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Showing posts from November, 2005

Microscope for SMT

Here are a few pictures of an early Birthday present from my wife:





The 10x magnification makes it perfect for soldering and inspecting smt. I was able to hand solder the 208 pin 0.5mm pitch Xilinx Spartan 3 FPGA used on my HPSDR board in under 5 minutes which included inspecting each pin. If you do any serious smt work at all, you may want to consider purchasing a similar microscope. I was amazed at the difference it made in speed and comfort while working with fine pitch parts. (Price is about $214 + shipping).

Some notes on soft real-time under Linux 2,6...

Linux 2.6 Kernel:

With the 2.6 kernel, a large step was taken to improve Linux's real-time capabilities. The improvements are a result of two major changes in the kernel (as well as many minor changes):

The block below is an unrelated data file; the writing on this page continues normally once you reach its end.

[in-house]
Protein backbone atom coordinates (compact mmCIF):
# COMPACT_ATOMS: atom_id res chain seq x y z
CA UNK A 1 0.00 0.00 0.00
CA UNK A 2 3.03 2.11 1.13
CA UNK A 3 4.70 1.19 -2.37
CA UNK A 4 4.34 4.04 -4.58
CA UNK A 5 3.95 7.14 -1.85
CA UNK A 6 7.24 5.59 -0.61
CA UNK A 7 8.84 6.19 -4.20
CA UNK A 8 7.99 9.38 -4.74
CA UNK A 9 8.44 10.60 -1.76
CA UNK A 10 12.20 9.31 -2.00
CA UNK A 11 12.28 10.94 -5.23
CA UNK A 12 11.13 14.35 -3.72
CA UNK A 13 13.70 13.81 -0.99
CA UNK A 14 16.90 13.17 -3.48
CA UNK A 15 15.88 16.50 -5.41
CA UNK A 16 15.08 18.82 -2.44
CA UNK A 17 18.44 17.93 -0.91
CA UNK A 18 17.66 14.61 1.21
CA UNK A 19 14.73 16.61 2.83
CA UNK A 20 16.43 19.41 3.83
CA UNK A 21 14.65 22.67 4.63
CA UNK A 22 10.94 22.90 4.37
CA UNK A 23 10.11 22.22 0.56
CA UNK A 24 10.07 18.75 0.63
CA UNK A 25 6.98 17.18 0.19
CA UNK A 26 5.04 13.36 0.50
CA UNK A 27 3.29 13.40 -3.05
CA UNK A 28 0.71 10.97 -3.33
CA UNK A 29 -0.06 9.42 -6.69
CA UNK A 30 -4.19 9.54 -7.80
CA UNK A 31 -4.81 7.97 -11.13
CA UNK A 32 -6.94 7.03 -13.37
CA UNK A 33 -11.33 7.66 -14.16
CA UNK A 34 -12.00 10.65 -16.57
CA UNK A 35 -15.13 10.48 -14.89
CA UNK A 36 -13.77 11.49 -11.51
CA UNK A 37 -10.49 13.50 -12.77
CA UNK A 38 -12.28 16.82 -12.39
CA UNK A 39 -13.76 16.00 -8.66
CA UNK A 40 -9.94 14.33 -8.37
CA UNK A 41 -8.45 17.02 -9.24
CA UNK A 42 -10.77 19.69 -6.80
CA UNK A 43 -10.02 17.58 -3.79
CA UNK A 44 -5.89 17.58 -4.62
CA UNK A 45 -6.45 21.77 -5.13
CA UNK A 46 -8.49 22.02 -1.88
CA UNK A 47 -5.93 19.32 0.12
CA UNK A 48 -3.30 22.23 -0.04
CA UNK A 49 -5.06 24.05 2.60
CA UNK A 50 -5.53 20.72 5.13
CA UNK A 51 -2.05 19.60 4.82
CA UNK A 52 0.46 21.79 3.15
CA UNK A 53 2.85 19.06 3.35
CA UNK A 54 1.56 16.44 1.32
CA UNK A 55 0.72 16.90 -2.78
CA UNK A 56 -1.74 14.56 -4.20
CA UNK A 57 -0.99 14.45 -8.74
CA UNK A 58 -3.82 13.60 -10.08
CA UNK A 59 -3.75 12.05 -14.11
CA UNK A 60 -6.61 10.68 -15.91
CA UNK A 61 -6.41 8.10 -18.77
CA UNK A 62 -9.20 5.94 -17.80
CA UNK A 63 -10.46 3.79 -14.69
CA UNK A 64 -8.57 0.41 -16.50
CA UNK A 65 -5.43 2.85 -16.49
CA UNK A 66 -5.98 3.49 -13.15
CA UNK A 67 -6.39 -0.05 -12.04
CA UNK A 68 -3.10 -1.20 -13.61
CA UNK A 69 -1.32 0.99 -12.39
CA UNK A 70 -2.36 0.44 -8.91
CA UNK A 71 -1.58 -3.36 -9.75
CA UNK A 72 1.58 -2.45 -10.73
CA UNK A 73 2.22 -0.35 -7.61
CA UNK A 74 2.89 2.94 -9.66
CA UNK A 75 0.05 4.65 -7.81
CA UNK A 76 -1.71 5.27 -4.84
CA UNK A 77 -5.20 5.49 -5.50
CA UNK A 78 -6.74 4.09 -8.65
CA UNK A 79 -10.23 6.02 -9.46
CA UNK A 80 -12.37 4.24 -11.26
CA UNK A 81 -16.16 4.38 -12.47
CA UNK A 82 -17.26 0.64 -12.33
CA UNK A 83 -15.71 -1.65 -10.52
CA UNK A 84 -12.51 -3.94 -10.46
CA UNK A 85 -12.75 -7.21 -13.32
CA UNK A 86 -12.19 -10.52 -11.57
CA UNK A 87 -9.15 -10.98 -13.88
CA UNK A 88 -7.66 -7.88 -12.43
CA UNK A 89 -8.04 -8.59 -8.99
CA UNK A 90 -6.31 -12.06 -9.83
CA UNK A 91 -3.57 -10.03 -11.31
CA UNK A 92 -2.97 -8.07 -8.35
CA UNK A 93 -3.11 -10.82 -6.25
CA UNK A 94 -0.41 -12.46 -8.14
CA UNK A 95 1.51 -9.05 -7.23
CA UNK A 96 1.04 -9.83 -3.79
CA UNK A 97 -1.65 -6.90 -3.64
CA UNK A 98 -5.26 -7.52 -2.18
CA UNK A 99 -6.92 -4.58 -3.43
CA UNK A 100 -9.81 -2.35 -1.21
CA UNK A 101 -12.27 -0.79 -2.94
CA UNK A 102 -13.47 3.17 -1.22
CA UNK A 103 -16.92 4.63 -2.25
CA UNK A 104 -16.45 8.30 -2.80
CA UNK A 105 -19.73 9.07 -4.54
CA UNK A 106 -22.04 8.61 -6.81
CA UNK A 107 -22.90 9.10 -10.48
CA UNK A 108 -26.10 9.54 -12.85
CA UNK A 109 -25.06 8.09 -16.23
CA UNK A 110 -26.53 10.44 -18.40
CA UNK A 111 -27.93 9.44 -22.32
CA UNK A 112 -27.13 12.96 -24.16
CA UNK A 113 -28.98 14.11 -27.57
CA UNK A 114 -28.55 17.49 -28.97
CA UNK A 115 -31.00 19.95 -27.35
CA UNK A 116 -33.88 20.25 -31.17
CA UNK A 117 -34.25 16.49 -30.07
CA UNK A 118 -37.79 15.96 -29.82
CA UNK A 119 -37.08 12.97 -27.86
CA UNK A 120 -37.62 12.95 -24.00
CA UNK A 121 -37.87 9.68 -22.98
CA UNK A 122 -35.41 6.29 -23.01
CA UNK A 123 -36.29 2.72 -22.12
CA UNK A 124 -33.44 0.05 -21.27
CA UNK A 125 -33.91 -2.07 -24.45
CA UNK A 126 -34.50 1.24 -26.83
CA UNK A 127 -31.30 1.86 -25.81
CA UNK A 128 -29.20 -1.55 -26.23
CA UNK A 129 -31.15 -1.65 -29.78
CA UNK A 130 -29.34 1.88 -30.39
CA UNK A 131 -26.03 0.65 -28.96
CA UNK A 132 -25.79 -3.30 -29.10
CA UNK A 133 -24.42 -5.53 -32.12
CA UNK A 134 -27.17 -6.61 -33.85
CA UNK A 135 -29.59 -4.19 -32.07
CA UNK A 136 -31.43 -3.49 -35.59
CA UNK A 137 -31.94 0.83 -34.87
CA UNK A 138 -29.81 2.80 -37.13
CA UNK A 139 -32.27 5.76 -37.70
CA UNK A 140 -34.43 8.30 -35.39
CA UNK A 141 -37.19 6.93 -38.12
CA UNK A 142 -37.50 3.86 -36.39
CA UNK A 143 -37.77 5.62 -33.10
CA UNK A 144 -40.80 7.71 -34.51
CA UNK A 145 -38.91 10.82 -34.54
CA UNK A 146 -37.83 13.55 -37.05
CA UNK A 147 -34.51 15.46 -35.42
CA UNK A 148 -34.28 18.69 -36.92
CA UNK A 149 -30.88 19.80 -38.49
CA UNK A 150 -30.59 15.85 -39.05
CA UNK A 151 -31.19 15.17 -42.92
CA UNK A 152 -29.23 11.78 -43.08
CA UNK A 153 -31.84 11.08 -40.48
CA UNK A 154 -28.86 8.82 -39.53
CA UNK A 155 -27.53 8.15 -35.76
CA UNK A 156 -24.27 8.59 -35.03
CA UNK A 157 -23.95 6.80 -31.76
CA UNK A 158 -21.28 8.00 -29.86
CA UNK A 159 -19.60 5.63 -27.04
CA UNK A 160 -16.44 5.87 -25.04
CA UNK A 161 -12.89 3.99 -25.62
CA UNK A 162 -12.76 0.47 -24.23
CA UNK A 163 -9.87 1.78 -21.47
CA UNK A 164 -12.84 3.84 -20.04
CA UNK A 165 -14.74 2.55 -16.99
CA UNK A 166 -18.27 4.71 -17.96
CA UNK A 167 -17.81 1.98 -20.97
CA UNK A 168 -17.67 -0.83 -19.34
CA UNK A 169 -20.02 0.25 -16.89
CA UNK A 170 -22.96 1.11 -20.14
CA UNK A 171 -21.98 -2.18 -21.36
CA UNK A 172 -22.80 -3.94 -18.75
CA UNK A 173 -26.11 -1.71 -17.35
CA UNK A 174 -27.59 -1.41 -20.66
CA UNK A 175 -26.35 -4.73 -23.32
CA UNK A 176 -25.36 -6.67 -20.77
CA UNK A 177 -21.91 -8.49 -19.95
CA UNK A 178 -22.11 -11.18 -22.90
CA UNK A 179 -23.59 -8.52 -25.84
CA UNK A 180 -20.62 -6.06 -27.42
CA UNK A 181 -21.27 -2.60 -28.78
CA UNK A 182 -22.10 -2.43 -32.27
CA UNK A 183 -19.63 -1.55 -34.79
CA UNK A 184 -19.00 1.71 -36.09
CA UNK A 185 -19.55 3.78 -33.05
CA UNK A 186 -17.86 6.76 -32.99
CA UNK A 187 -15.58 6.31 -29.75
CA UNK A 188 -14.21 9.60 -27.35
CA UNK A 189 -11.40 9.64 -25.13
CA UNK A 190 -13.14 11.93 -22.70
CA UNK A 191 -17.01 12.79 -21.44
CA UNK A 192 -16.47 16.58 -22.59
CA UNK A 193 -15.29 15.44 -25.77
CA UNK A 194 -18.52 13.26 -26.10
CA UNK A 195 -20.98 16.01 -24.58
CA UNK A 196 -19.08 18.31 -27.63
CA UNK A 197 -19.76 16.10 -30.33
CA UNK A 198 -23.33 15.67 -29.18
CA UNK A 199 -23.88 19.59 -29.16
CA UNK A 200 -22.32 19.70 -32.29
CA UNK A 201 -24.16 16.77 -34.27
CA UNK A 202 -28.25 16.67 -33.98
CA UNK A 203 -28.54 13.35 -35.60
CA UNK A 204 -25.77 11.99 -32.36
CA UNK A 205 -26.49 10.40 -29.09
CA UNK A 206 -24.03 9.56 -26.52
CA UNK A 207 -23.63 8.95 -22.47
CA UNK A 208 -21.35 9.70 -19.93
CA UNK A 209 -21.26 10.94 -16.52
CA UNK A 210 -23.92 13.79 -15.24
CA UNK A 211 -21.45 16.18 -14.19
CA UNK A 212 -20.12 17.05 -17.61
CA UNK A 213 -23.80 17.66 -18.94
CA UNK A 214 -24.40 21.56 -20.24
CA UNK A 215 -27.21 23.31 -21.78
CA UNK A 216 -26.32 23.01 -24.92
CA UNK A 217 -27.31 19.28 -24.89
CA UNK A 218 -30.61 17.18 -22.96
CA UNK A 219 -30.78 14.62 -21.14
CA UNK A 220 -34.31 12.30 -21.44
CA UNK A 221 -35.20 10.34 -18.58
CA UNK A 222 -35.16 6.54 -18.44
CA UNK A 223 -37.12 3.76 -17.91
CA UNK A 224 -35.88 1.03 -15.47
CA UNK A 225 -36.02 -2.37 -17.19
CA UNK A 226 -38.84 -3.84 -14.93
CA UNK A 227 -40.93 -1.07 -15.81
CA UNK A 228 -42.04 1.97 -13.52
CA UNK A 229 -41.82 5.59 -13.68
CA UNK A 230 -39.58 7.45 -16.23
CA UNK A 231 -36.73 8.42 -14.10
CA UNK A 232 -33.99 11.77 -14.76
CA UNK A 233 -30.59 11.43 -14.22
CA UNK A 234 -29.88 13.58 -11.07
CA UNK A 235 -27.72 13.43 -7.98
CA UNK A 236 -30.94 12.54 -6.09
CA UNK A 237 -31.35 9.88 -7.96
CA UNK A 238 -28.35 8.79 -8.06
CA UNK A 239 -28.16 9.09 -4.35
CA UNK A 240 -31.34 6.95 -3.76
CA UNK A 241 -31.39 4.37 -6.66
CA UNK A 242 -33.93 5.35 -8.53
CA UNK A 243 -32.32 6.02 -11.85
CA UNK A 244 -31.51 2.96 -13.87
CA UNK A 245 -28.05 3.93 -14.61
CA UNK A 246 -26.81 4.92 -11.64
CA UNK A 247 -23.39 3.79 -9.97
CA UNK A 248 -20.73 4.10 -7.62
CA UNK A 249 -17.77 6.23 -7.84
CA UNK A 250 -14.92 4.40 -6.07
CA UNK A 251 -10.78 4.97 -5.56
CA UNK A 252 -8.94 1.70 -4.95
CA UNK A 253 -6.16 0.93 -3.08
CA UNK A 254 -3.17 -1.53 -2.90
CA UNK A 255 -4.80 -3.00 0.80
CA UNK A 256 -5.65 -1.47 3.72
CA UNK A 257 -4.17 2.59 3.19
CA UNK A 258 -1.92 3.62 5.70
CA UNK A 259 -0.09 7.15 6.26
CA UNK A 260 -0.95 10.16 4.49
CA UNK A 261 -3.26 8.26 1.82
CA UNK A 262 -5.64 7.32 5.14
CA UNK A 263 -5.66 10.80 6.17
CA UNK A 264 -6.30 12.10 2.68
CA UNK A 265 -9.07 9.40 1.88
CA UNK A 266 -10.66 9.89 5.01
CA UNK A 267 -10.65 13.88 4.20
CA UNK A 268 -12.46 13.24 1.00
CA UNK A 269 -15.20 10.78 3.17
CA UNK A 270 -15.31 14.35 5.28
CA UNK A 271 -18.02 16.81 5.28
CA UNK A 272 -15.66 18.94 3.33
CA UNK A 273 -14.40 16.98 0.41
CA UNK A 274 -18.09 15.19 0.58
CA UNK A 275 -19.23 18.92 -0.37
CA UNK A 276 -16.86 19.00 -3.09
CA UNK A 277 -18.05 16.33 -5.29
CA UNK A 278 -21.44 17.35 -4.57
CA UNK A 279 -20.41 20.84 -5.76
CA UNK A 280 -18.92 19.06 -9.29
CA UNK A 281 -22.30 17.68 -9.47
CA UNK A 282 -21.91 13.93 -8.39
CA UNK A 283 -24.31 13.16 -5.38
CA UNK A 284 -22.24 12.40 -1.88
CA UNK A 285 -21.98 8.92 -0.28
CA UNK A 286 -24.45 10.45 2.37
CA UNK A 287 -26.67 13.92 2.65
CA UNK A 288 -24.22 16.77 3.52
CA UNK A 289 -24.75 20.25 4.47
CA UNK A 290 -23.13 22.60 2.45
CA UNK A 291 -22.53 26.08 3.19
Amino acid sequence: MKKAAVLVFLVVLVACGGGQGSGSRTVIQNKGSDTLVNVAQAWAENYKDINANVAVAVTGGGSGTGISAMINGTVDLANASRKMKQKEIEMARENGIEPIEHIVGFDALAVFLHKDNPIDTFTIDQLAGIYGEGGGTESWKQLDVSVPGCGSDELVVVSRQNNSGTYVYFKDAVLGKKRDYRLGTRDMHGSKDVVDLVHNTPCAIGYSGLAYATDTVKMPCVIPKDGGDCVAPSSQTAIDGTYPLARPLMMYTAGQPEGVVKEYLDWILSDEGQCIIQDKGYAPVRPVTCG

1. Kernel preemption. Before 2.6 the scheduler was able to preempt threads running in user mode, but when the thread made a system call that caused a context switch to kernel mode there was no way for the thread to be preempted. This situation could cause a high-priority thread that was ready to run to be blocked by a lower priority thread inside a system call. With 2.6, the kernel can now be preempted.

2. Constant time scheduler. Prior to version 2.6, the time that it took for the scheduler to decide which thread to run depended on how many threads that were currently running on the system. The more threads on the system, the more time it took the scheduler to make a decision. In version 2.6, the scheduler makes the decision in the same amount of time whether there are 1 thre…

Schematic and PCB software update

Recently I came across the open source Kicad project. I had evaluated DipTrace which is inexpensive but it is not open source. I then worked with the open source gEDA tools which were ok.

Kicad looks very promising: http://www.lis.inpg.fr/realise_au_lis/kicad/

It is cross platform and uses wxWindows. It is much more polished than the gEDA tools. The file formats are all well documented which make adding symbols very easy using a python script. Kicad's source code build process stinks but fortunately there are binaries available. When I get a chance I will look into creating a Visual Studio project for Kicad so it can be built more easily on Windows.